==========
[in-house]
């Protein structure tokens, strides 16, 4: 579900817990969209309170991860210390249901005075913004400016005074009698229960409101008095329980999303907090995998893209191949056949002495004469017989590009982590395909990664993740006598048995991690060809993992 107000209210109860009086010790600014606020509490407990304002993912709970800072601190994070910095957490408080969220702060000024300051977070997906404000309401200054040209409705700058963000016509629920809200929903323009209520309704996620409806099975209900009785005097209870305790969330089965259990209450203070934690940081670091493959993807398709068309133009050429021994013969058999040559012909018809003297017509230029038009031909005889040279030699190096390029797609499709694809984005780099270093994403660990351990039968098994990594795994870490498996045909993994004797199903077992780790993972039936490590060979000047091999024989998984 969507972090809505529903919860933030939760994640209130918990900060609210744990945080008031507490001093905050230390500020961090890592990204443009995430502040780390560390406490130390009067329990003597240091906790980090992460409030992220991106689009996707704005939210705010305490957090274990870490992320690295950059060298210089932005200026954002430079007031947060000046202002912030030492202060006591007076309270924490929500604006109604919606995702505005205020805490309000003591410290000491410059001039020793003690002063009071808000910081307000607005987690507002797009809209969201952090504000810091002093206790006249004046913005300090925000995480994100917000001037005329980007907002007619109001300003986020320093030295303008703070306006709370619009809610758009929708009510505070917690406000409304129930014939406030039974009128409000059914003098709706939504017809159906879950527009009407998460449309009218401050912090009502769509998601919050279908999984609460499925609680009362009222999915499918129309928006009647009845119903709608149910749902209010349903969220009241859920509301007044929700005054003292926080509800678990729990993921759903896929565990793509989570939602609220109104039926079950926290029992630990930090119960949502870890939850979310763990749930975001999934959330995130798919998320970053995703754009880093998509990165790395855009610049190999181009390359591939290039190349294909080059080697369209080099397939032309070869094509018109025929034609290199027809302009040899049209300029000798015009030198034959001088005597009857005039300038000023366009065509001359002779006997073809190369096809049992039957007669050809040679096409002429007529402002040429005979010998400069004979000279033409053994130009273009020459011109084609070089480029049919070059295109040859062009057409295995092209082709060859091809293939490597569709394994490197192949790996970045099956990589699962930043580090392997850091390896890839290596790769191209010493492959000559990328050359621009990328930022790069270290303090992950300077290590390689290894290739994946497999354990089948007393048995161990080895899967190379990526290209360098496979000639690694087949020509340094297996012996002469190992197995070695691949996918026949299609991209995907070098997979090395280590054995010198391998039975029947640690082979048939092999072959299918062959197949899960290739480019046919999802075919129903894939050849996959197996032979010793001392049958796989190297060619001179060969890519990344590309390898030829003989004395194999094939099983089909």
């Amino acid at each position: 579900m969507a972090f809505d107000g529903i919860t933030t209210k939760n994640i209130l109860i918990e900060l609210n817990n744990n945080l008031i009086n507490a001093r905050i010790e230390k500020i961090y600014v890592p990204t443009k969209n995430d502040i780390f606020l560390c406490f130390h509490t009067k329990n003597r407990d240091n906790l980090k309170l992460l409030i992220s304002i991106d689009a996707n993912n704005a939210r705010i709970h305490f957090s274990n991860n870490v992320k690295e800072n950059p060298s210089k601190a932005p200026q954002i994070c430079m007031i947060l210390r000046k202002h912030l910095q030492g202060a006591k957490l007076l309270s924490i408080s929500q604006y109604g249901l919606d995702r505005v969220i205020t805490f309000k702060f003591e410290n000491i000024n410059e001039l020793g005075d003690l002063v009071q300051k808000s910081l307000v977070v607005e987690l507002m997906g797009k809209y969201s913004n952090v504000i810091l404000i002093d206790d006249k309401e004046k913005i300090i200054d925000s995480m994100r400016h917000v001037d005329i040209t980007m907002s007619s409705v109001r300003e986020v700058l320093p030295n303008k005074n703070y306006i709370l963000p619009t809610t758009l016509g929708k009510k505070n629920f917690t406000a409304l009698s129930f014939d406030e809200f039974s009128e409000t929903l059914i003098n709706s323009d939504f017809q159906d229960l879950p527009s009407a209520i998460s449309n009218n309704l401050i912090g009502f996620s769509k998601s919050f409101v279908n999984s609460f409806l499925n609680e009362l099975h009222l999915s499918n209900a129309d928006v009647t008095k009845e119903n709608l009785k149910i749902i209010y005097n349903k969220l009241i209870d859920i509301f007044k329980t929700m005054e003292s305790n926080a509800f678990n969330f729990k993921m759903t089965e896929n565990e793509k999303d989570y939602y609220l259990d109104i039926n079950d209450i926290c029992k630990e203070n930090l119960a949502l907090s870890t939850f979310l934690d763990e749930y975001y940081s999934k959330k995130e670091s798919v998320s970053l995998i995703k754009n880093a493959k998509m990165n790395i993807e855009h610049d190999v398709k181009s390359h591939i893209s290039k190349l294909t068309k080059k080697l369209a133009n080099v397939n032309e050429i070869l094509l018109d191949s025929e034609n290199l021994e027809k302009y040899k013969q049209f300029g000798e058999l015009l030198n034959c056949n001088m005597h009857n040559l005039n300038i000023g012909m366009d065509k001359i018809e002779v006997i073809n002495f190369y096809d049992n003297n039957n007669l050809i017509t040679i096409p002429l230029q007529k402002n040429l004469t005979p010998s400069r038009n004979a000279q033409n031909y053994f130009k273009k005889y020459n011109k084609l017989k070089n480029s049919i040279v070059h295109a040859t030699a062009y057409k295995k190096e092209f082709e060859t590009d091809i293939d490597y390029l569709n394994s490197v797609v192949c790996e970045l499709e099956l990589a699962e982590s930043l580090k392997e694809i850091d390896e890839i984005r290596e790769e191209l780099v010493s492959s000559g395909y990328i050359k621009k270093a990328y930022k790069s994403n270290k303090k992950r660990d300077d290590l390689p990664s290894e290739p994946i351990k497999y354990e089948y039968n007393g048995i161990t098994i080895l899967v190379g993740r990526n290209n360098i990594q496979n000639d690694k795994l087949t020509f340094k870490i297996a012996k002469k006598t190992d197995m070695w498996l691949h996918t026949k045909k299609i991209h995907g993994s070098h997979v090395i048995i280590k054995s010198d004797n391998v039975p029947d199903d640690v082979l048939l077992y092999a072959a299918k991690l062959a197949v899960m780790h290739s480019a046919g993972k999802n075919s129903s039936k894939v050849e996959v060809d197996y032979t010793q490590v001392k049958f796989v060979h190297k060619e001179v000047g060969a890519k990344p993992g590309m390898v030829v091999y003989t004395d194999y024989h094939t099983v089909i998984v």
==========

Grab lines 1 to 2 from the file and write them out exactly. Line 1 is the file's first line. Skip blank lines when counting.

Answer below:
[in-house]
């Protein structure tokens, strides 16, 4: 579900817990969209309170991860210390249901005075913004400016005074009698229960409101008095329980999303907090995998893209191949056949002495004469017989590009982590395909990664993740006598048995991690060809993992 107000209210109860009086010790600014606020509490407990304002993912709970800072601190994070910095957490408080969220702060000024300051977070997906404000309401200054040209409705700058963000016509629920809200929903323009209520309704996620409806099975209900009785005097209870305790969330089965259990209450203070934690940081670091493959993807398709068309133009050429021994013969058999040559012909018809003297017509230029038009031909005889040279030699190096390029797609499709694809984005780099270093994403660990351990039968098994990594795994870490498996045909993994004797199903077992780790993972039936490590060979000047091999024989998984 969507972090809505529903919860933030939760994640209130918990900060609210744990945080008031507490001093905050230390500020961090890592990204443009995430502040780390560390406490130390009067329990003597240091906790980090992460409030992220991106689009996707704005939210705010305490957090274990870490992320690295950059060298210089932005200026954002430079007031947060000046202002912030030492202060006591007076309270924490929500604006109604919606995702505005205020805490309000003591410290000491410059001039020793003690002063009071808000910081307000607005987690507002797009809209969201952090504000810091002093206790006249004046913005300090925000995480994100917000001037005329980007907002007619109001300003986020320093030295303008703070306006709370619009809610758009929708009510505070917690406000409304129930014939406030039974009128409000059914003098709706939504017809159906879950527009009407998460449309009218401050912090009502769509998601919050279908999984609460499925609680009362009222999915499918129309928006009647009845119903709608149910749902209010349903969220009241859920509301007044929700005054003292926080509800678990729990993921759903896929565990793509989570939602609220109104039926079950926290029992630990930090119960949502870890939850979310763990749930975001999934959330995130798919998320970053995703754009880093998509990165790395855009610049190999181009390359591939290039190349294909080059080697369209080099397939032309070869094509018109025929034609290199027809302009040899049209300029000798015009030198034959001088005597009857005039300038000023366009065509001359002779006997073809190369096809049992039957007669050809040679096409002429007529402002040429005979010998400069004979000279033409053994130009273009020459011109084609070089480029049919070059295109040859062009057409295995092209082709060859091809293939490597569709394994490197192949790996970045099956990589699962930043580090392997850091390896890839290596790769191209010493492959000559990328050359621009990328930022790069270290303090992950300077290590390689290894290739994946497999354990089948007393048995161990080895899967190379990526290209360098496979000639690694087949020509340094297996012996002469190992197995070695691949996918026949299609991209995907070098997979090395280590054995010198391998039975029947640690082979048939092999072959299918062959197949899960290739480019046919999802075919129903894939050849996959197996032979010793001392049958796989190297060619001179060969890519990344590309390898030829003989004395194999094939099983089909």